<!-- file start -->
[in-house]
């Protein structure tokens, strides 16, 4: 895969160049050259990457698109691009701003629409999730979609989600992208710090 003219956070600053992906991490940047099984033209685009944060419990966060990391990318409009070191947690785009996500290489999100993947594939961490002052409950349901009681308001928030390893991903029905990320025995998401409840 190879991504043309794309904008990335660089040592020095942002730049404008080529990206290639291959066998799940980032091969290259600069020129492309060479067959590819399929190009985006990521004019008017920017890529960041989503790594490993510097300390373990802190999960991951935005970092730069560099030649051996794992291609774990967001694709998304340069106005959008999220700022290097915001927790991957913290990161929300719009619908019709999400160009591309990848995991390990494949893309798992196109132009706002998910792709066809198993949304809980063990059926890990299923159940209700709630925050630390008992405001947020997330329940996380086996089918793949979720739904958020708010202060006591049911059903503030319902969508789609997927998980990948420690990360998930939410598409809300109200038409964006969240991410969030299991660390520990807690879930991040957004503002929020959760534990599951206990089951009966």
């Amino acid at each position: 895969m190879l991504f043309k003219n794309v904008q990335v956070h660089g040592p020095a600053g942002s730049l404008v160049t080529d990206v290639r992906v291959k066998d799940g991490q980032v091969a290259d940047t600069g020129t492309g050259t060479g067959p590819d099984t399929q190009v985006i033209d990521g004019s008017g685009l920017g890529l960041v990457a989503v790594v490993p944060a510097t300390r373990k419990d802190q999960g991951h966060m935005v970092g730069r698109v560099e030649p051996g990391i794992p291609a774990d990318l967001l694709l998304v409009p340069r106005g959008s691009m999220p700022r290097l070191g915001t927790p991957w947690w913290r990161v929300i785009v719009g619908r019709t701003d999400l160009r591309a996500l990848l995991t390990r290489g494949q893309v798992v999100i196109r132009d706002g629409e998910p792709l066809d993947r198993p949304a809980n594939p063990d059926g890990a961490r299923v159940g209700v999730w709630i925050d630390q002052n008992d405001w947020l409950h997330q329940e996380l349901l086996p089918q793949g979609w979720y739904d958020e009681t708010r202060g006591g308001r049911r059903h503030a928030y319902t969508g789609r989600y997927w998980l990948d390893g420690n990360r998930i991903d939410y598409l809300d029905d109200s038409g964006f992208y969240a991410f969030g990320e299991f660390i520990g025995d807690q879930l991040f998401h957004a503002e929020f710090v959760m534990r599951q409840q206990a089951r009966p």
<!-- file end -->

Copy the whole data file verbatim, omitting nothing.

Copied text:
[in-house]
């Protein structure tokens, strides 16, 4: 895969160049050259990457698109691009701003629409999730979609989600992208710090 003219956070600053992906991490940047099984033209685009944060419990966060990391990318409009070191947690785009996500290489999100993947594939961490002052409950349901009681308001928030390893991903029905990320025995998401409840 190879991504043309794309904008990335660089040592020095942002730049404008080529990206290639291959066998799940980032091969290259600069020129492309060479067959590819399929190009985006990521004019008017920017890529960041989503790594490993510097300390373990802190999960991951935005970092730069560099030649051996794992291609774990967001694709998304340069106005959008999220700022290097915001927790991957913290990161929300719009619908019709999400160009591309990848995991390990494949893309798992196109132009706002998910792709066809198993949304809980063990059926890990299923159940209700709630925050630390008992405001947020997330329940996380086996089918793949979720739904958020708010202060006591049911059903503030319902969508789609997927998980990948420690990360998930939410598409809300109200038409964006969240991410969030299991660390520990807690879930991040957004503002929020959760534990599951206990089951009966």
């Amino acid at each position: 895969m190879l991504f043309k003219n794309v904008q990335v956070h660089g040592p020095a600053g942002s730049l404008v160049t080529d990206v290639r992906v291959k066998d799940g991490q980032v091969a290259d940047t600069g020129t492309g050259t060479g067959p590819d099984t399929q190009v985006i033209d990521g004019s008017g685009l920017g890529l960041v990457a989503v790594v490993p944060a510097t300390r373990k419990d802190q999960g991951h966060m935005v970092g730069r698109v560099e030649p051996g990391i794992p291609a774990d990318l967001l694709l998304v409009p340069r106005g959008s691009m999220p700022r290097l070191g915001t927790p991957w947690w913290r990161v929300i785009v719009g619908r019709t701003d999400l160009r591309a996500l990848l995991t390990r290489g494949q893309v798992v999100i196109r132009d706002g629409e998910p792709l066809d993947r198993p949304a809980n594939p063990d059926g890990a961490r299923v159940g209700v999730w709630i925050d630390q002052n008992d405001w947020l409950h997330q329940e996380l349901l086996p089918q793949g979609w979720y739904d958020e009681t708010r202060g006591g308001r049911r059903h503030a928030y319902t969508g789609r989600y997927w998980l990948d390893g420690n990360r998930i991903d939410y598409l809300d029905d109200s038409g964006f992208y969240a991410f969030g990320e299991f660390i520990g025995d807690q879930l991040f998401h957004a503002e929020f710090v959760m534990r599951q409840q206990a089951r009966p």